The action starts early in the month and by mid-March should be hot and heavy. Early in the season more fish are found around the State Route 100 area, moving farther upstream as the migration progresses.
Good places to find fish are creek mouths, around blown-down trees in current and sandy banks. Fish deeper to catch the bigger females.
A 1/4-ounce jig-and-plastic grub combo is ideal. Good colors include pearl, white, and yellow. Small crankbaits that imitate a shad are also very effective. Live bait anglers do well with minnows. Contact Floyd County's Lock and Dam Park at (706) 234-5001 for more information on fishing Mayo's Bar.
Other Options: Lake Blackshear is a good choice for largemouth bass. Fish the lake's abundant shallow cover with spinnerbaits and plastic lizards for fast action.
Walleye anglers find good fishing at Carters Lake. Fish near the shoals and points on the upper end of the lake where walleye congregated during the spring run.
Trout season is open and an early spring visit to the popular trout stream southeast of Blue Ridge is an annual tradition. This Toccoa River tributary is heavily stocked.
Public access is excellent since much of the creek flows through the Chattahoochee National Forest. There are two public campgrounds on the stream, and fishing in these areas is a communal affair. If you don't mind company, fish the lower end of the creek near the campgrounds, where it is heavily stocked. Farther upstream, access becomes more difficult and the number of anglers drops off dramatically. Both stocked and stream-bred trout are possible there.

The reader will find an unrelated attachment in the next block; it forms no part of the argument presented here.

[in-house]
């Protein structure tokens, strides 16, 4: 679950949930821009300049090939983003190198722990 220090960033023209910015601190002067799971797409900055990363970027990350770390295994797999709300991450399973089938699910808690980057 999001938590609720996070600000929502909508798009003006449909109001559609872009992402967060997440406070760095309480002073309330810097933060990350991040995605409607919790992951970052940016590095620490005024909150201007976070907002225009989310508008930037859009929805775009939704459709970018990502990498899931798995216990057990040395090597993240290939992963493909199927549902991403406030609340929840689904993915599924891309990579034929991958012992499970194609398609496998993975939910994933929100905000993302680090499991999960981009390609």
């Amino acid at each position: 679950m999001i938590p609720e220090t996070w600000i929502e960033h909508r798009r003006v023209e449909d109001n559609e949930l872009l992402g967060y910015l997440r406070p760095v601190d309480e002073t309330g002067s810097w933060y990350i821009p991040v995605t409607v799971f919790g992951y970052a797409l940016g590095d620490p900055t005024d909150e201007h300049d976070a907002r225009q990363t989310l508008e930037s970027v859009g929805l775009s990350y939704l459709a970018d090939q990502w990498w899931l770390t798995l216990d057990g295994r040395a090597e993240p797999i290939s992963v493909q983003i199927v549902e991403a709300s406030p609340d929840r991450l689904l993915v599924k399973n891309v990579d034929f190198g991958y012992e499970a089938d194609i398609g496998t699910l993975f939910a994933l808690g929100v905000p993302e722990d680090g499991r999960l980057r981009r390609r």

Small Panther Martin or Rooster Tail spinners are top lures, and worms or corn are good natural bets.
Other Options: The multiple lakes of Paradise PFA near Tifton offer good fishing for bluegill. Filling your fish basket with tasty bream shouldn't b
e a difficult task.
Clarks Hill Lake near Augusta offers excellent bass fishing year round, and April is no exception. Carolina-rigging a plastic lizard across flats and gravel points is sure to produce.
Famous for its bass fishing, Lake Seminole offers a unique, alternative fishery in May. The trigger is the mayfly hatch. Literally millions of the insects swarm shoreline vegetation, ringing the dinner bell for fat bream laying in wait, ready to pick off any bug that ends up on the water.
For the most fun, break out the long rod. Even a novice fly-rodder can have good success. Casting accuracy and delicate presentations aren't required. Just slap a buggy looking fly down near where the fish are feeding, and get ready for a strike.
A 5-weight outfit is a good choice, since at any time a bass may decide to join the fun.
Contact Wingate's Lunker Lodge at (229) 246-0658 for a fishing report and information about planning a trip.
Other Options: The striped bass run is in full swing on the Oostanaula River near Rome. Shad, either live or as cut bait, are a favorite with anglers enjoying the year's best striper fishing.
Various species of sharks are thick in the sounds of the Georgia coast. Fish cut bait on bottom when the tide is running.
Bartletts Ferry Lake
June kicks off the night fishing season on this Corps of Engineers lake southwest of Atlanta. The impoundment gets heavy pleasure boat use during the day, making nighttime the right time for both largemouth and spotted bass.
Fish the reservoir's many boat docks at night to fill your string. Lighted docks are best since they attract the most bait, but they also attract the most anglers. Dark docks can produce too, if you do your homework and determine which ones provide the best cover.
Fish a plastic worm or pearl fluke around the pools of